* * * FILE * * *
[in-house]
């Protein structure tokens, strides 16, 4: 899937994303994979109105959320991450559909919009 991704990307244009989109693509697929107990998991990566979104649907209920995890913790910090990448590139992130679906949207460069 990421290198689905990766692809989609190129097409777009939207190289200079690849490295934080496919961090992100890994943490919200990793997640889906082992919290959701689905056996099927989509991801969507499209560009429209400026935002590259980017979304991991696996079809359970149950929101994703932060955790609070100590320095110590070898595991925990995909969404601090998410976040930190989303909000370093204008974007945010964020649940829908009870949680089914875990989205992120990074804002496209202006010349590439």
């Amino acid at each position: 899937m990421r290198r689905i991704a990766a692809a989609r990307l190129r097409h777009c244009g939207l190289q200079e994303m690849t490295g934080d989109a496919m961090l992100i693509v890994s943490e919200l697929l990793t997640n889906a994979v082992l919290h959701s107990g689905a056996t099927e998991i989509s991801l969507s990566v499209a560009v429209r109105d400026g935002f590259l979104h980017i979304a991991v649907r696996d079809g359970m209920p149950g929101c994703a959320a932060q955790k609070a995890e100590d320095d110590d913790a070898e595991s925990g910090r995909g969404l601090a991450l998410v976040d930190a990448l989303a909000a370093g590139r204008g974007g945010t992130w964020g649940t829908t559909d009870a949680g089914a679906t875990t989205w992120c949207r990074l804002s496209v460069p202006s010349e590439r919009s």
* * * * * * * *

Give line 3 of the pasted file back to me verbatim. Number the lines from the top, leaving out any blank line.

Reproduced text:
């Amino acid at each position: 899937m990421r290198r689905i991704a990766a692809a989609r990307l190129r097409h777009c244009g939207l190289q200079e994303m690849t490295g934080d989109a496919m961090l992100i693509v890994s943490e919200l697929l990793t997640n889906a994979v082992l919290h959701s107990g689905a056996t099927e998991i989509s991801l969507s990566v499209a560009v429209r109105d400026g935002f590259l979104h980017i979304a991991v649907r696996d079809g359970m209920p149950g929101c994703a959320a932060q955790k609070a995890e100590d320095d110590d913790a070898e595991s925990g910090r995909g969404l601090a991450l998410v976040d930190a990448l989303a909000a370093g590139r204008g974007g945010t992130w964020g649940t829908t559909d009870a949680g089914a679906t875990t989205w992120c949207r990074l804002s496209v460069p202006s010349e590439r919009s």